Currently we do not have any satellite antennas installed on the roof, nor do we have our rotators set up for satellite operation. However, we do have a 10-ft. tripod that we will use for the satellite station that will be attached near the location we bring coax into the building. Additionally, we expect to be using cable such as LMR-400 or 9913 to feed the radio from the location on the roof. We also need to evaluate preamps for both the amateur 2-m and 70-cm bands. As far as antennas, currently we are expecting to install circularly polarized beams, with a 22-element antenna on 2-m with 12.5 dB of gain and a 42-element antenna on 70-cm with 16.8 dB of gain. Due to our advantageous location with good visibility on all sides we are not planning on installing an antenna array. One of the other factors for ruling out an array, in addition to cost and maintenance, was the prospect of utilizing another facility for EME operations. Though our satellite project is not yet complete, it is well on its way to getting there and should be complete with one weekend of work.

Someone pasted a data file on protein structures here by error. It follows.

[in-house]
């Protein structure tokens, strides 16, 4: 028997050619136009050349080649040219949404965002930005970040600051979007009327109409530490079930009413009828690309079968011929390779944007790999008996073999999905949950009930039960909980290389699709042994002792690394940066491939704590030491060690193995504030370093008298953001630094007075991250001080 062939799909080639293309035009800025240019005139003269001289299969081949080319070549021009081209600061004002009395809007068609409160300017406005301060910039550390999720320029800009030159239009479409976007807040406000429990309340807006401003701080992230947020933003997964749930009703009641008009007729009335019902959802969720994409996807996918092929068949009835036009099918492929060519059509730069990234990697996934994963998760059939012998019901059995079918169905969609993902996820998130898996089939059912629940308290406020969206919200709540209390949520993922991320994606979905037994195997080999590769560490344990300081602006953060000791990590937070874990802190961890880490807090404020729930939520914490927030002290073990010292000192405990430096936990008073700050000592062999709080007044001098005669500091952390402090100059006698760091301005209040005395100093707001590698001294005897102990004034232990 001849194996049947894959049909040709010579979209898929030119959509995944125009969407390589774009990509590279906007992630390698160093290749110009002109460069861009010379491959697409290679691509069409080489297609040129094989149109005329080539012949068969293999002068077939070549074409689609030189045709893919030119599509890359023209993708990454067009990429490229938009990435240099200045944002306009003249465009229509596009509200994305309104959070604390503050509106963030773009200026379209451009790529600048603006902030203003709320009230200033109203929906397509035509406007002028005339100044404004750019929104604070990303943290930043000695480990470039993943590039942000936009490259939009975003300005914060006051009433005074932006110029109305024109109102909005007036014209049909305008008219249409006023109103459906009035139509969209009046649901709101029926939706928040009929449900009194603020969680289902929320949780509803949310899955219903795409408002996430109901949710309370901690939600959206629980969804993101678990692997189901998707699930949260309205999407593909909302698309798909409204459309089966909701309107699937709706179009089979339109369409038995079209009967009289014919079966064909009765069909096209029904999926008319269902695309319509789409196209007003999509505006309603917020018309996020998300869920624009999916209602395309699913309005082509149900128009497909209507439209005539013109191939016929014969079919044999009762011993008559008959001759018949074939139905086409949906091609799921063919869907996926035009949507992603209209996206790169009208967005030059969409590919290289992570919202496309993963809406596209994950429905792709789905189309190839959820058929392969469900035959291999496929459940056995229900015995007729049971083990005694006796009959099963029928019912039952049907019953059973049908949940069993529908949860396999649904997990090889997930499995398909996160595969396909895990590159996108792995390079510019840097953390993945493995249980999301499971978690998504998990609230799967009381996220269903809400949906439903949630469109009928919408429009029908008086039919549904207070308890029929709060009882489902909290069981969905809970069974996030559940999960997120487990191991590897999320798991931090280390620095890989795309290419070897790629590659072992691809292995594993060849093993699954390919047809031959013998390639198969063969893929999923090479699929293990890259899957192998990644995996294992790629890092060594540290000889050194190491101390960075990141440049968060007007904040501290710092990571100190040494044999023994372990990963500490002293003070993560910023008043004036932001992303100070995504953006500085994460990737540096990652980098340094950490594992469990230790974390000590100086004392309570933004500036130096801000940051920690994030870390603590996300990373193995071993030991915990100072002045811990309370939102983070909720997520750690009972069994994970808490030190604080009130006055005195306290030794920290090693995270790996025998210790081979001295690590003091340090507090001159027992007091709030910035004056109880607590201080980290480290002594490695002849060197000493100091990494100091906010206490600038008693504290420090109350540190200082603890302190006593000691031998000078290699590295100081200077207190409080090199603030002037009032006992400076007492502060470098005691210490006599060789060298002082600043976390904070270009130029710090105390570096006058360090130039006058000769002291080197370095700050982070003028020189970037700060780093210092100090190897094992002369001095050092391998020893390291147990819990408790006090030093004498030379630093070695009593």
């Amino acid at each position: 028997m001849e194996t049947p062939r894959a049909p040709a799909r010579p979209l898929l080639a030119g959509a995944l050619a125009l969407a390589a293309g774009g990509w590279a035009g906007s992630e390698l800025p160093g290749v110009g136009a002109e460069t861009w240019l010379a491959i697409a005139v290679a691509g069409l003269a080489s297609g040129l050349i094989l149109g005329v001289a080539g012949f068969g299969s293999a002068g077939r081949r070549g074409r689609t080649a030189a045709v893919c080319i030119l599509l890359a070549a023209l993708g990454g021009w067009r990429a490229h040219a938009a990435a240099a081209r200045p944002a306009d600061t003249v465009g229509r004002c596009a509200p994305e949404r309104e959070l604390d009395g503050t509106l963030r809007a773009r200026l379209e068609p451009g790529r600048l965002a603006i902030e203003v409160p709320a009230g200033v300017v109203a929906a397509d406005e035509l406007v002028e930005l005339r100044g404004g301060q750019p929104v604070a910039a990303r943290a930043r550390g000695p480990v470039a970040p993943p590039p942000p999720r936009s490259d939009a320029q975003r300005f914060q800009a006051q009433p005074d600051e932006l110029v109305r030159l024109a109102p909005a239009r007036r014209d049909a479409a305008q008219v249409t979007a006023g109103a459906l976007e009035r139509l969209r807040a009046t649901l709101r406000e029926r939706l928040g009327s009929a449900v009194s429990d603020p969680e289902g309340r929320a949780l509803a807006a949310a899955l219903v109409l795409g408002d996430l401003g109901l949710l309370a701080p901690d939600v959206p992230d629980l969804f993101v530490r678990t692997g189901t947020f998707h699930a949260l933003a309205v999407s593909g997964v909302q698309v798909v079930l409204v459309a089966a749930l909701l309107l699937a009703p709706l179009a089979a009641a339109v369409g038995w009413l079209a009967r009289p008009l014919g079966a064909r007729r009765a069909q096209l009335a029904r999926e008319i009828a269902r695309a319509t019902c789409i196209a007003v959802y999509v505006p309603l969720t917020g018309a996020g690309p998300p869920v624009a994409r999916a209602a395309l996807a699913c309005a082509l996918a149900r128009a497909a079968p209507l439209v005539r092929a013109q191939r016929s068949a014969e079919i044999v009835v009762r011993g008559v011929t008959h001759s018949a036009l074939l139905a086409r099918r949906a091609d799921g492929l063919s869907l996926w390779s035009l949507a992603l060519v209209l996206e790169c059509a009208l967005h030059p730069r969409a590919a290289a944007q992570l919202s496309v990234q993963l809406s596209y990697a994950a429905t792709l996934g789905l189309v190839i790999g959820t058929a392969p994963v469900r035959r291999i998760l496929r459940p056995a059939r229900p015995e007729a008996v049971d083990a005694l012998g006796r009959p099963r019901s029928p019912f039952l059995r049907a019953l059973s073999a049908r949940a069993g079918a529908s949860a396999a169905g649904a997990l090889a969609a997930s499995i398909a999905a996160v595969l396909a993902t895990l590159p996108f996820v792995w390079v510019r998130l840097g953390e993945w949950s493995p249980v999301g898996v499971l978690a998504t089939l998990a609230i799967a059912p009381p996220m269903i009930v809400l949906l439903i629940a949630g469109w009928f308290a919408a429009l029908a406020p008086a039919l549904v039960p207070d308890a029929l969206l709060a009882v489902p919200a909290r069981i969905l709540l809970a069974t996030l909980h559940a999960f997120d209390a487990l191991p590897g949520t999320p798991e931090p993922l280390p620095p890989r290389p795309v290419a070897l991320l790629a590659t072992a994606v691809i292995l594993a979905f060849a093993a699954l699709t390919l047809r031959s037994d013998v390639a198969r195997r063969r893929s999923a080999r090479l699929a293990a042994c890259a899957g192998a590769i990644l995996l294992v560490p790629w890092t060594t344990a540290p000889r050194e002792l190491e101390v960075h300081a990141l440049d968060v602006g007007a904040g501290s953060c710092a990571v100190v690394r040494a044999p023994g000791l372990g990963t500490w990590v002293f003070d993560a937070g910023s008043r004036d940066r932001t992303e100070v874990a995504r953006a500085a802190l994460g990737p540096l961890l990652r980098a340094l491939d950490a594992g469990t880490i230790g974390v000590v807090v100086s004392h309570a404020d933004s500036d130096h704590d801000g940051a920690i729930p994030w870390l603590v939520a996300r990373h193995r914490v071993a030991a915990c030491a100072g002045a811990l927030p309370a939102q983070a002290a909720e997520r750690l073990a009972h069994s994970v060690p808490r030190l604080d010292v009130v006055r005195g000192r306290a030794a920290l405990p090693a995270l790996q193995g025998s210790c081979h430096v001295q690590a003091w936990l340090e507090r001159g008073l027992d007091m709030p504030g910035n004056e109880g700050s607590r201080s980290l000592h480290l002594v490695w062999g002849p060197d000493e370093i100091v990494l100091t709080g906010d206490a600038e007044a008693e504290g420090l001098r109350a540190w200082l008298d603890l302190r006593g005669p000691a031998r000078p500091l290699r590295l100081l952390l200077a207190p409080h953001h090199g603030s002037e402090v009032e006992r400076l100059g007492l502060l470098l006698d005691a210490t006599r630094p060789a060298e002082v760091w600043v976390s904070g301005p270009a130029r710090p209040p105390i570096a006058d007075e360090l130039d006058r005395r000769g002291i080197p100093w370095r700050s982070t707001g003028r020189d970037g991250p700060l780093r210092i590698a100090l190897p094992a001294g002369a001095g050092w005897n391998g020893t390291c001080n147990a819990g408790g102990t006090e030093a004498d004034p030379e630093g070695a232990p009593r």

For more information, please contact W4AQL, the Georgia Tech Amateur Radio Club.
332705 GT Station
Atlanta, GA 30332
United States of America
Release 1.0 - Tim Cailloux, KE4QLI (President, 1998 - 2000) - 6-Aug-1999